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Assertive Community Treatment for alcohol dependence (ACTAD): study protocol for a randomised controlled trial

Overview of attention for article published in Trials, February 2012
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Mentioned by

twitter
5 tweeters

Citations

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12 Dimensions

Readers on

mendeley
96 Mendeley
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Title
Assertive Community Treatment for alcohol dependence (ACTAD): study protocol for a randomised controlled trial
Published in
Trials, February 2012
DOI 10.1186/1745-6215-13-19
Pubmed ID
Authors

Helen Gilburt, Tom Burns, Alex Copello, Simon Coulton, Michael Crawford, Ed Day, Paolo Deluca, Christine Godfrey, Steve Parrott, Abigail K Rose, Julia M A Sinclair, Christine Wright, Colin Drummond

Abstract

Alcohol dependence is a significant and costly problem in the UK yet only 6% of people a year receive treatment. Current service provision based on the treatment of acute episodes of illness and emphasising personal choice and motivation results in a small proportion of these patients engaging with alcohol treatment. There is a need for interventions targeted at the population of alcohol dependent patients who are hard to engage in conventional treatment. Assertive Community Treatment (ACT), a model of care based on assertive outreach, has been used for treating patients with severe mental illnesses and presents a promising avenue for engaging patients with primary alcohol dependence. So far there has been little research on this.

Twitter Demographics

The data shown below were collected from the profiles of 5 tweeters who shared this research output. Click here to find out more about how the information was compiled.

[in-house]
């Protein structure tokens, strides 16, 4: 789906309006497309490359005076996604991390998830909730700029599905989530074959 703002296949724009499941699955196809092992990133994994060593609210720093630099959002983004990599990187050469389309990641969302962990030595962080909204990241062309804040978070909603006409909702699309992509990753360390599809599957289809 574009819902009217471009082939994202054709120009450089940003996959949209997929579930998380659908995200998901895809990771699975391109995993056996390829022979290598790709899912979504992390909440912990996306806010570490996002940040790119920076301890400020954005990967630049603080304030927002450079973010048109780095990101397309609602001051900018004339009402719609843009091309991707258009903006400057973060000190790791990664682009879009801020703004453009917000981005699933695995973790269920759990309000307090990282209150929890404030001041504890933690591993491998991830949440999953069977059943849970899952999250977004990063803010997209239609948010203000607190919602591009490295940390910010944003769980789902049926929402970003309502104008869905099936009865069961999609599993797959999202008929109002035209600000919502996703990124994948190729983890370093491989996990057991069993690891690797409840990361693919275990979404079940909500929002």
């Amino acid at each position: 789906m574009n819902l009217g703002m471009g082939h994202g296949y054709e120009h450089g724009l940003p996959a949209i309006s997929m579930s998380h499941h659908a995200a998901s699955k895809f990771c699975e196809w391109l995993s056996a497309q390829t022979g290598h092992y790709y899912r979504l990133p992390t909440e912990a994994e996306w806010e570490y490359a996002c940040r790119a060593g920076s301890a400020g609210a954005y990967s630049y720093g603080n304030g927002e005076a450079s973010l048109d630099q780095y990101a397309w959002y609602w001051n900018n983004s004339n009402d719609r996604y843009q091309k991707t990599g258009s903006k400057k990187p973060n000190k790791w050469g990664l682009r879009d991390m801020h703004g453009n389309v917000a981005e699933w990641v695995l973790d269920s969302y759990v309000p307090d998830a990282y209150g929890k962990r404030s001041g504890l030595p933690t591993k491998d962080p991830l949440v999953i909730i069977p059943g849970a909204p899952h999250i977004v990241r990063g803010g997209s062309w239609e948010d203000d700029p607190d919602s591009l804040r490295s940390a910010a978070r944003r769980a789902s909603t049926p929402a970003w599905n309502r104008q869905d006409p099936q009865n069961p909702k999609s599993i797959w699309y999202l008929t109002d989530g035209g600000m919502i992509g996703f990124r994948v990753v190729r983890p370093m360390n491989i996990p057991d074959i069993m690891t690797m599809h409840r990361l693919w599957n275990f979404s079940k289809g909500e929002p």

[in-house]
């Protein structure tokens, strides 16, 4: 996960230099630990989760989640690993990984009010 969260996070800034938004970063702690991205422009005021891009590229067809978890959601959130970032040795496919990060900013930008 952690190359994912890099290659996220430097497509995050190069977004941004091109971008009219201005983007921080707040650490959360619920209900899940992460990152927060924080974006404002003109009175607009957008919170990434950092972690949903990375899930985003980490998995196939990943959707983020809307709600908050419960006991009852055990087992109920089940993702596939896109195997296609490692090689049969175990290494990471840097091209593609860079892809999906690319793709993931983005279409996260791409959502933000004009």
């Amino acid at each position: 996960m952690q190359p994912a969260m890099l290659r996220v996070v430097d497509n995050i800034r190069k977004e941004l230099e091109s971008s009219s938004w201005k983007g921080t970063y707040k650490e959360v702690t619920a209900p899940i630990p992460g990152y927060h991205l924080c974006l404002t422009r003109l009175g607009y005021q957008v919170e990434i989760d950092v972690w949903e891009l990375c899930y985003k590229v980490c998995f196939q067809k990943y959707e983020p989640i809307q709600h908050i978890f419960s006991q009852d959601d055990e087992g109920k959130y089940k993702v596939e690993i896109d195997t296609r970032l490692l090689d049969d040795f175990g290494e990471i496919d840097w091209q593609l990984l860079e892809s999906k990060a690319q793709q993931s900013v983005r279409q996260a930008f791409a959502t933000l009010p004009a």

Mendeley readers

The data shown below were compiled from readership statistics for 96 Mendeley readers of this research output. Click here to see the associated Mendeley record.

Geographical breakdown

Country Count As %
Unknown 96 100%

Demographic breakdown

Readers by professional status Count As %
Student > Master 15 16%
Researcher 13 14%
Student > Ph. D. Student 10 10%
Professor > Associate Professor 8 8%
Other 8 8%
Other 26 27%
Unknown 16 17%
Readers by discipline Count As %
Medicine and Dentistry 18 19%
Psychology 18 19%
Nursing and Health Professions 17 18%
Social Sciences 12 13%
Economics, Econometrics and Finance 2 2%
Other 6 6%
Unknown 23 24%

Attention Score in Context

This research output has an Altmetric Attention Score of 3. This is our high-level measure of the quality and quantity of online attention that it has received. This Attention Score, as well as the ranking and number of research outputs shown below, was calculated when the research output was last mentioned on 24 March 2018.
All research outputs
#12,121,659
of 21,331,631 outputs
Outputs from Trials
#2,813
of 5,432 outputs
Outputs of similar age
#75,673
of 139,243 outputs
Outputs of similar age from Trials
#1
of 1 outputs
Altmetric has tracked 21,331,631 research outputs across all sources so far. This one is in the 42nd percentile – i.e., 42% of other outputs scored the same or lower than it.
So far Altmetric has tracked 5,432 research outputs from this source. They typically receive more attention than average, with a mean Attention Score of 7.8. This one is in the 47th percentile – i.e., 47% of its peers scored the same or lower than it.
Older research outputs will score higher simply because they've had more time to accumulate mentions. To account for age we can compare this Altmetric Attention Score to the 139,243 tracked outputs that were published within six weeks on either side of this one in any source. This one is in the 45th percentile – i.e., 45% of its contemporaries scored the same or lower than it.
We're also able to compare this research output to 1 others from the same source and published within six weeks on either side of this one. This one has scored higher than all of them